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Yahoo likes me, Google not so much

Updated on July 19, 2013
It's been indexed, sort-of.
It's been indexed, sort-of.

I sold a funnel and I wrote about it

Topics are no problem. I can't walk to the mailbox for my royalty check without being accosted by multiple writing opportunities. Recently my attention focused briefly on a funnel. My world needed to be enlightened about the funnel.

After writing about the funnel, an entire series of kitchen tool-related topics welled up into my fingers. I feel compelled to investigate how my funnel fares in the major search engines. You can come along.

Google, Yahoo, and Bing. Oh, my.

We mostly only care about Google but we really want to care about Yahoo and Bing also. Any traffic originating from any search engine is a good thing, but effort expended to please Google turns out to be time well spent because the other two sites process only a pittance of web queries. In other words, you can sweep your attic but you're better off sweeping your kitchen.

In the interest of diversity we will observe the behavior of my funnel page as it pertains to Google, Bing, and Yahoo. We will act as if they all matter. They all matter a little bit.

HubPages invites the crawlers, or not.

Highly skilled software engineers from diverse origins program robots or crawlers. These digital snoopers wander the Internet, analyzing web pages for possible inclusion into search engines. Google, Yahoo, and Bing all control their own little beasts.

Sometimes it's advantageous to keep a page out of the search engines. Usually it's a page that changes frequently and would only confuse anyone who randomly browsed to it. Some sites also prefer a little privacy rather than being announced to the entire whole of cyberspace.
A "no index" flag or meta-tag or keyword inserted into the HTML will keep the search engines away. The browsing experience is not affected in any way. Only your search engine knows for sure.

HubPages deploys this "no index" marker as an arbitrary slap-down. If the HubLords do not like your page, they will refuse to allow your refuse to be crawled. No will see your composition except your Mom; she loves everything you write.

We can see behind the curtain

In the High Quality photo depicted below we observe that Google and Bing have indexed my funnel exposé. We do not, however, learn anything about Yahoo. We do not know if no news is good news, or if Yahoo isn't tracked at all.

Based on these informational tidbits, we might reasonably expect my funnel composition to appear in Google and Bing search results. Assuming that we properly compose search queries we should be able to test our hypothesis. It's the kind of science about which Darwin would have been confused, but probably rather proud.

HubPages provides encouragement and may allow you to be crawled. It doesn't hurt.
HubPages provides encouragement and may allow you to be crawled. It doesn't hurt.

We find ourselves in Yahoo and Bing

Our reasonably scientific experimental search query was identified as:

today I sold a funnel.

We submitted it to all three engines. As depicted below, Bing and Yahoo recognized us. Google feigned ignorance.

It feels rewarding to be king of a search phrase. This particular phrase probably will not trend upward with Justin Bieber or nanotechnology. We accept these small victories.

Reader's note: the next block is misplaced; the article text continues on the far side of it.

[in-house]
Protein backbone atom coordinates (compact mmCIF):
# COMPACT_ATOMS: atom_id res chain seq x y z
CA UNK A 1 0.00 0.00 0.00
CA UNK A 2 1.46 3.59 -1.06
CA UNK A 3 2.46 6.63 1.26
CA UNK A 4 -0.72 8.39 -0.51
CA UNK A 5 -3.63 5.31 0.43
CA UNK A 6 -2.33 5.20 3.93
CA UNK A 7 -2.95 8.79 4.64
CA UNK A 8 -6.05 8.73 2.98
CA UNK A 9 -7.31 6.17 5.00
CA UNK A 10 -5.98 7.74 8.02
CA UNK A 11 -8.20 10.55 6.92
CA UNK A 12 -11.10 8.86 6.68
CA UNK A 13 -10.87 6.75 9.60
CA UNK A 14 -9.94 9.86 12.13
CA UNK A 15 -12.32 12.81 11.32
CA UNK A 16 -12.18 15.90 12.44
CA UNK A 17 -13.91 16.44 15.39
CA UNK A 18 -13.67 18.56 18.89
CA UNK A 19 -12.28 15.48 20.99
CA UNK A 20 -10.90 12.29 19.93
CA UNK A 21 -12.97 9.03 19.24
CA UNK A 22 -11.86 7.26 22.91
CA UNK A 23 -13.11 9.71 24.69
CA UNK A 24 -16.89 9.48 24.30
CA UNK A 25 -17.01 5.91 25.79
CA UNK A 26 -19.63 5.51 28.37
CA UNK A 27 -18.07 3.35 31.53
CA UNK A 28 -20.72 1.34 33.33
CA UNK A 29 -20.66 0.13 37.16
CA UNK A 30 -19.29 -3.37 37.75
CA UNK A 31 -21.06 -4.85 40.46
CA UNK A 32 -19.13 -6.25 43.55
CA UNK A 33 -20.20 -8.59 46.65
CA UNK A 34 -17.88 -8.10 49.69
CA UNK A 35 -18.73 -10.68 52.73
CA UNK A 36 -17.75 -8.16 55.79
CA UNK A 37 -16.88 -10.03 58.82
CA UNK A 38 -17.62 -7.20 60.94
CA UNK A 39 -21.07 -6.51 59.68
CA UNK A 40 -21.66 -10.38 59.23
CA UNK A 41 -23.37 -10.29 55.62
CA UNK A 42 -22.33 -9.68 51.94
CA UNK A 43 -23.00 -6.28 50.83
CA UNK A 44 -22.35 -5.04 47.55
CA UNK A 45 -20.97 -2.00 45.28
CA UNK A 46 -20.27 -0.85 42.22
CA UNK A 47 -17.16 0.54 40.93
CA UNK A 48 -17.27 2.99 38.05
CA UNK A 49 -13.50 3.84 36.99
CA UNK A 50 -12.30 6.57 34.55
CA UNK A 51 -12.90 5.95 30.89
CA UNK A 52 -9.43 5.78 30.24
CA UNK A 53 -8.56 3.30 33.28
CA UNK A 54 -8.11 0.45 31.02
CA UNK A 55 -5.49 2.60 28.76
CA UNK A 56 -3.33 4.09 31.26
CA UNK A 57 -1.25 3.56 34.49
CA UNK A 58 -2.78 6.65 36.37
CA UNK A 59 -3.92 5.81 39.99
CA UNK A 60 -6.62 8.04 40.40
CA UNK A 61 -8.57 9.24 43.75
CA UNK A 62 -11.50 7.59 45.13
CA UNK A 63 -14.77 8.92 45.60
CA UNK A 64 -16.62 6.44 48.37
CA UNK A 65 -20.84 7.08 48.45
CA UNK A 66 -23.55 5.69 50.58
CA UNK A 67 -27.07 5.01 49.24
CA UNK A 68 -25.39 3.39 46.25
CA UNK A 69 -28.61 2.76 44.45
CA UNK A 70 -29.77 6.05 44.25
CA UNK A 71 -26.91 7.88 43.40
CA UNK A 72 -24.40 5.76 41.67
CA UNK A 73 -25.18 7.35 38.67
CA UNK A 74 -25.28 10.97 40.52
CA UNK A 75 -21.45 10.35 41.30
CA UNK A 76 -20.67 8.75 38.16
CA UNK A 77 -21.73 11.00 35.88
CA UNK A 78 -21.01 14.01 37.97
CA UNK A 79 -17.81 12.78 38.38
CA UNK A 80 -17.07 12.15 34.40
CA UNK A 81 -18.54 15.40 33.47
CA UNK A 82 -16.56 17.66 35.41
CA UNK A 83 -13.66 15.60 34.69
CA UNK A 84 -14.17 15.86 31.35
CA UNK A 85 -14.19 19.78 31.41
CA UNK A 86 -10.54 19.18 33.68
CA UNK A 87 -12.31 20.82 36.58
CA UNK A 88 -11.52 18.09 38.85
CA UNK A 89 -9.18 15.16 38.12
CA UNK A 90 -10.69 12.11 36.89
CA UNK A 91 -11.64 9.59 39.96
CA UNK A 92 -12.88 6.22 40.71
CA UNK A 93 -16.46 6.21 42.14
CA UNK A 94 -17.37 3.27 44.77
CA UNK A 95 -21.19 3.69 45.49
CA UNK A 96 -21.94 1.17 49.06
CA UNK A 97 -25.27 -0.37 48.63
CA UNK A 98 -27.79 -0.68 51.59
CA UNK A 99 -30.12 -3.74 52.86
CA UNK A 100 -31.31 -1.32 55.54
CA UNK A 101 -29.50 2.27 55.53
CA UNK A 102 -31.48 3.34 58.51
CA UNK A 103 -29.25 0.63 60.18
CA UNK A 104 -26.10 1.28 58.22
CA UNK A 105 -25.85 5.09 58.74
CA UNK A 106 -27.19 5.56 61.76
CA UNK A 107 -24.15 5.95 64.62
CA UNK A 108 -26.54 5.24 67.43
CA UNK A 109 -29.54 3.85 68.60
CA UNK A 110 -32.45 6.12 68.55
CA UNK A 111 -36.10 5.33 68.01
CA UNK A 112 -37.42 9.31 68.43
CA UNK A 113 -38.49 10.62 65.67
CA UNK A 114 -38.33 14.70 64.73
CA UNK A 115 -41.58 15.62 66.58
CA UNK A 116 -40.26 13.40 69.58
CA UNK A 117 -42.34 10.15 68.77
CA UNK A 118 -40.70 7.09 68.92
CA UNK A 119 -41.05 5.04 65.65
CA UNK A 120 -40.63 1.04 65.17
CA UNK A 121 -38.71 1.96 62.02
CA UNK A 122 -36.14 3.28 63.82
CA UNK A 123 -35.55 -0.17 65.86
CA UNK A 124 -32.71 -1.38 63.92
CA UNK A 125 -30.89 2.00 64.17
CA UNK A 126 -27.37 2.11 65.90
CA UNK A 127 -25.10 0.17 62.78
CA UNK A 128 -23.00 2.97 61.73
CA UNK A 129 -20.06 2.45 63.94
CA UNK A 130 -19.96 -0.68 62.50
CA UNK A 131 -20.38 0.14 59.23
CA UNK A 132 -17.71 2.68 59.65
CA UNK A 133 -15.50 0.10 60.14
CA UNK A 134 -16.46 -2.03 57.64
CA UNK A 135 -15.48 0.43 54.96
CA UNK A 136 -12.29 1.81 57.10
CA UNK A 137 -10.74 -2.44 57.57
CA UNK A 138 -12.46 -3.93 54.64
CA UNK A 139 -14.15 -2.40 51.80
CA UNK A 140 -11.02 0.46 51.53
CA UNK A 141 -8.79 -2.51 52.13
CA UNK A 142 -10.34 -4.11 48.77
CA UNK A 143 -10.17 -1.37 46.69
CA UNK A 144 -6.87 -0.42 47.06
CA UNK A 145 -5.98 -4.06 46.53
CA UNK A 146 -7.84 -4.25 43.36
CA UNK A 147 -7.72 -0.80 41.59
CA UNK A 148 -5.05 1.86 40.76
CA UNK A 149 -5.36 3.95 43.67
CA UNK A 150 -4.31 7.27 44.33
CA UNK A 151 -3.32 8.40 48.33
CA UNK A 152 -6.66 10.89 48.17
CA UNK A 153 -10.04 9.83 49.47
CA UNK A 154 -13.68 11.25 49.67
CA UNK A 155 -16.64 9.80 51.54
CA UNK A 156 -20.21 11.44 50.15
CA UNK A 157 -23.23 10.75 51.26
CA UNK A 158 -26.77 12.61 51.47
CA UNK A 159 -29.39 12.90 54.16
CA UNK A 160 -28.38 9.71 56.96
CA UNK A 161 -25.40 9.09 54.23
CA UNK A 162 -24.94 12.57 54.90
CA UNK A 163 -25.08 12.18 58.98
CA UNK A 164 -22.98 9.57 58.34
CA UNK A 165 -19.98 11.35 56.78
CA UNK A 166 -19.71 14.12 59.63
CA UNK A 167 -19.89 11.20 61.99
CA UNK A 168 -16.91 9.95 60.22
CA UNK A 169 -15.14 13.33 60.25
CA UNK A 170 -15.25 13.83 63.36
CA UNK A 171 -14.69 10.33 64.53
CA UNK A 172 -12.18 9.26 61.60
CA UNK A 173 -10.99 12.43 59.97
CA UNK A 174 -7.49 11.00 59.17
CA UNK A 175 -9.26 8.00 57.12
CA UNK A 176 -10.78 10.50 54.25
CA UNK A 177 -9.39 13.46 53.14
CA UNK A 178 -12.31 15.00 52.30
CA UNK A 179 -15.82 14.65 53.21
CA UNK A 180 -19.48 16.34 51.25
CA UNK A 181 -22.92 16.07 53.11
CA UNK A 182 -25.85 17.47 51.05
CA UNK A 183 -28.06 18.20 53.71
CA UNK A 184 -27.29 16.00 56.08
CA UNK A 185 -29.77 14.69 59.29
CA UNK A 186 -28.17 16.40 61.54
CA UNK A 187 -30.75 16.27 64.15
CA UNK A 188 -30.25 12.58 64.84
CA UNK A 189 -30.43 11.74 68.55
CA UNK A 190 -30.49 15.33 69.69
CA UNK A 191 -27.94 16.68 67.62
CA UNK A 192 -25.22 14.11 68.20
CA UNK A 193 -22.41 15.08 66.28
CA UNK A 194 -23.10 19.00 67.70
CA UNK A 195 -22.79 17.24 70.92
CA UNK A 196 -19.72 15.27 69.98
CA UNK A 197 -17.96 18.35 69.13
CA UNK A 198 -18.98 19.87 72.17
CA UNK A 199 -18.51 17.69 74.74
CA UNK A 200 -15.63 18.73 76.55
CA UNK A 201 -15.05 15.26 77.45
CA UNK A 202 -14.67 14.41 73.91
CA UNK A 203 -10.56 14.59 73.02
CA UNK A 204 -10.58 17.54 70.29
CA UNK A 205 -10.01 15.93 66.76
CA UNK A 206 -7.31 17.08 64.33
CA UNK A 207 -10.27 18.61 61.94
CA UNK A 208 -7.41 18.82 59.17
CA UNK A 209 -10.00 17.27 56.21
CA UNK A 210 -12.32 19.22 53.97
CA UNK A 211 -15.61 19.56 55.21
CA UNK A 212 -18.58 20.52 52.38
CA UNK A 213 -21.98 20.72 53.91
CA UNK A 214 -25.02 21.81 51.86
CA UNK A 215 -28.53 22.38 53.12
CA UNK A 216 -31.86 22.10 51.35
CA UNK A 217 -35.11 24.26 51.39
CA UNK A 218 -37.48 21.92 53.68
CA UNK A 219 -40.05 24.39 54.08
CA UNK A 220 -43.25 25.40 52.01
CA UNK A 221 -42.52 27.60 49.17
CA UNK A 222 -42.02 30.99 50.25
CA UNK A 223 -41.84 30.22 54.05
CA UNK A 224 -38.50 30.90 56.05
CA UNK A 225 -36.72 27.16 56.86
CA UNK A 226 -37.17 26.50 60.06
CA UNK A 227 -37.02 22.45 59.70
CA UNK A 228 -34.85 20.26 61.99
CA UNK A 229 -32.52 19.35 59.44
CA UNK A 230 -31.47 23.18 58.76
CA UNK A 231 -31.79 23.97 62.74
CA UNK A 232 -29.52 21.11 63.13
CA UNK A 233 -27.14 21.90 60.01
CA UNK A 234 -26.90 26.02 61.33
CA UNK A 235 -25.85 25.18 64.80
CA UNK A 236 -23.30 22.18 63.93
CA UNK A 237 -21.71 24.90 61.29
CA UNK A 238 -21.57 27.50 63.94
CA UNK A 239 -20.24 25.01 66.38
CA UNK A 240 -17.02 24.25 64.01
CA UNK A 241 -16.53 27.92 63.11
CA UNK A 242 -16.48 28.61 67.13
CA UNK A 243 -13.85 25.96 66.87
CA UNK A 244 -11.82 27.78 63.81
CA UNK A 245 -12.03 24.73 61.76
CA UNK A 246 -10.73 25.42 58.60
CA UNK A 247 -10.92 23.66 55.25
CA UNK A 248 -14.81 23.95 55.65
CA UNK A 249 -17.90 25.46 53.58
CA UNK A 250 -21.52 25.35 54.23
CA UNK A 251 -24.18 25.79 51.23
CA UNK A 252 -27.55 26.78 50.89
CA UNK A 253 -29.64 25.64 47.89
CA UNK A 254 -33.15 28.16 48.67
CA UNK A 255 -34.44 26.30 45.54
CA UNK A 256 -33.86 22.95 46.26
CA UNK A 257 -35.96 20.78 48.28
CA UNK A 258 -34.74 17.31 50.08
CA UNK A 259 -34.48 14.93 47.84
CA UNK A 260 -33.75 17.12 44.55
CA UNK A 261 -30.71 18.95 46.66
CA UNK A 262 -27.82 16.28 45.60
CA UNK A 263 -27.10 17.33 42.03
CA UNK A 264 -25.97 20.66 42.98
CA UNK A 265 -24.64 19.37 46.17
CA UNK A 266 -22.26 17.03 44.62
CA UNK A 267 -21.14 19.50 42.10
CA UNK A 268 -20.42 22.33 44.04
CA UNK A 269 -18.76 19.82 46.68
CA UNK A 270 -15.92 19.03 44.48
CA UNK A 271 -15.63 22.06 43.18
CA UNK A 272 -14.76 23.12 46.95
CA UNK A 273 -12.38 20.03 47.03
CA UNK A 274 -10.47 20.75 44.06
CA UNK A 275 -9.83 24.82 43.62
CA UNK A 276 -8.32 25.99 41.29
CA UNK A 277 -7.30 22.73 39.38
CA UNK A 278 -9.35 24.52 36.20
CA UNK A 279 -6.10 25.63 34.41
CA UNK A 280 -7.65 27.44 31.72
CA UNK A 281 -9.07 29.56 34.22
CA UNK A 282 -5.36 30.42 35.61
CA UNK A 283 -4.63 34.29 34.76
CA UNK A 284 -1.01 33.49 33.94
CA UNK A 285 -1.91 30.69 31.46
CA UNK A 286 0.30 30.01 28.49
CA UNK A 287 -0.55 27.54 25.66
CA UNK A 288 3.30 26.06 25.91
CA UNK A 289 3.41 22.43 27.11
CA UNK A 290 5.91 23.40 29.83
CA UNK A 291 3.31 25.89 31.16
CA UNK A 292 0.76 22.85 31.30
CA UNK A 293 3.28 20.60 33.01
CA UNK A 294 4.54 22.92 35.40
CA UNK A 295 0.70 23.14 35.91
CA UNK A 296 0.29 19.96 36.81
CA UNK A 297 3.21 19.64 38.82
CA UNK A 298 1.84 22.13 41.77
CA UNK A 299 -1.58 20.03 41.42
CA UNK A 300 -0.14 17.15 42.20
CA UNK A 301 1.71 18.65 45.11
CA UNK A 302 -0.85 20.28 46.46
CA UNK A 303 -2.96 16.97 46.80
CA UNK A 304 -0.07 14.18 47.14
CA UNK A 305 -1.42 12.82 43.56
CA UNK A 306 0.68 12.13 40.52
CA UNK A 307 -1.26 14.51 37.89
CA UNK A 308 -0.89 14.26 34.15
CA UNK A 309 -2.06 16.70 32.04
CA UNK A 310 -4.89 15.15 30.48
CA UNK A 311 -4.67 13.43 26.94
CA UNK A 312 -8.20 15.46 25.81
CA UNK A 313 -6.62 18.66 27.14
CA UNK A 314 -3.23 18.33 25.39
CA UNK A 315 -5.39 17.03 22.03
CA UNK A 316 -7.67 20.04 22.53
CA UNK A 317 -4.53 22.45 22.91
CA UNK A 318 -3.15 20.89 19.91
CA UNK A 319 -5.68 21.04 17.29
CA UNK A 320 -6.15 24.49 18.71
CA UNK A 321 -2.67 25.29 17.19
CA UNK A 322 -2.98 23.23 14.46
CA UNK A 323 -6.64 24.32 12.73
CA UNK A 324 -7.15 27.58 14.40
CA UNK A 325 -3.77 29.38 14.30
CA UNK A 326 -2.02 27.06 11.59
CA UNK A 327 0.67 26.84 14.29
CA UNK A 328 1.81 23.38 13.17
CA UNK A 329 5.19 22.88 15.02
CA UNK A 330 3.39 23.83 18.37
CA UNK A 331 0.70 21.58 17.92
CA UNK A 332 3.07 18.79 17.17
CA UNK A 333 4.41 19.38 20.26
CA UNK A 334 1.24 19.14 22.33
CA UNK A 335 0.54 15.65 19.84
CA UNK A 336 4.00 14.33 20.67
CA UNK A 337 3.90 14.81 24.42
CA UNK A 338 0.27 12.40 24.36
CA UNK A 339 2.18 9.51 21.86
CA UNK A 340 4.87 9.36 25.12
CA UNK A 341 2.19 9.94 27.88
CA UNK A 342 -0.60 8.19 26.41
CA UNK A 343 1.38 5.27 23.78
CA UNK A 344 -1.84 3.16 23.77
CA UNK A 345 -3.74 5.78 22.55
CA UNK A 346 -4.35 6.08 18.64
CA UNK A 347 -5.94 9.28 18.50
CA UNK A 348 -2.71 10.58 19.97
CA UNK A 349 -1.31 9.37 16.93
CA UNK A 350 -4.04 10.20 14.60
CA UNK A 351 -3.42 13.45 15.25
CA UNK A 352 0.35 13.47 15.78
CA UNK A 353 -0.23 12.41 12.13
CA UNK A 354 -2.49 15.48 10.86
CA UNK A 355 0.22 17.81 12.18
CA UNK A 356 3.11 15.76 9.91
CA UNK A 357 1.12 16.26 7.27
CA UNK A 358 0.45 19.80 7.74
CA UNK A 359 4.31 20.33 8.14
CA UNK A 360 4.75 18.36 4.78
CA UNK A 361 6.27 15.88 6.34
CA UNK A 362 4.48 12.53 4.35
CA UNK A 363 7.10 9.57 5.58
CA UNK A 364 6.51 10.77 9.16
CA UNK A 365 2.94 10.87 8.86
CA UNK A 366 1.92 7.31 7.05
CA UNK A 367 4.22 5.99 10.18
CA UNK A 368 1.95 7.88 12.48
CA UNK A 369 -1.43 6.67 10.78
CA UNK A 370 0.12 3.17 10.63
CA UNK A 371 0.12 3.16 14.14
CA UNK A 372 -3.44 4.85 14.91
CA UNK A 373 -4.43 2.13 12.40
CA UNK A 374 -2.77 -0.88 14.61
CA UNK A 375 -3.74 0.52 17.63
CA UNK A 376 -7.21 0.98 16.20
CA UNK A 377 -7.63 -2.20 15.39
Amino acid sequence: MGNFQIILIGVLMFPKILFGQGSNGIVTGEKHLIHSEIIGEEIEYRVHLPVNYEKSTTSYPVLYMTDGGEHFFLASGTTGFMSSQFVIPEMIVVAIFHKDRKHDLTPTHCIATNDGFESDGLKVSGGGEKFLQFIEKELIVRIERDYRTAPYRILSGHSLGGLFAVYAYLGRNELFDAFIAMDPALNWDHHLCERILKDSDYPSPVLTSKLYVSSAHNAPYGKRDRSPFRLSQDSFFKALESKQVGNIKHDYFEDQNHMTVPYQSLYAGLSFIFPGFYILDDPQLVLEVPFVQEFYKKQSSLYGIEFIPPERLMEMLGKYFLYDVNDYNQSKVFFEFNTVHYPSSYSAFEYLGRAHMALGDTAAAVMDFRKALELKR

Google has no interest in my composition
Google has no interest in my composition
Yahoo likes me, they really like me.
Yahoo likes me, they really like me.
Bing sees promise in my work
Bing sees promise in my work

Let's try a different phrase

Internet millionaires such as myself understand the significance of a search phrase enclosed in quotes. We are requesting Google to return results containing the precise phrase. Omitting the quotes permits the search engine to grab results containing the phrase words in any order scattered anywhere on the page.

The quotes made a difference, but in an unexpected way.

Google still has no clue who we are and why we would be selling a funnel but it now recognizes 3 different pages that might know who we are. Three HubPages indices referencing our composition are returned.

None of the Google results are the original composition.

Another fascinatingly mundane observation: the results of our query are extremely small. There is no other site online containing the precise phrase "today I sold a funnel."

Google likes me, in a twisted way, as long as I'm quoted properly.
Google likes me, in a twisted way, as long as I'm quoted properly.

We're getting desperate

Does Google know that our page exists? Is there any search phrase we might submit that will tease out a positive result?

Perhaps this...

http://nicomp.hubpages.com/hub/Yahoo-likes-me-Google-not-so-much


As illustrated below, Google steadfastly refuses to acknowledge our work.

Google can't find the URL.
Google can't find the URL.

Conclusion

Research is boring.This has not been disproven.

Anyway, according to HubPages our funnel hub was crawled by Google. According to Google the page was not available for dredging up. Several innovative search phrases were submitted.

Are we sad?

We are not sad. Other methodologies for publicizing web pages do exist. Link-building is not limited to publishing, then praying that Google will decide to like us. Incoming links do matter and fortunately they can be accumulated via several different strategies.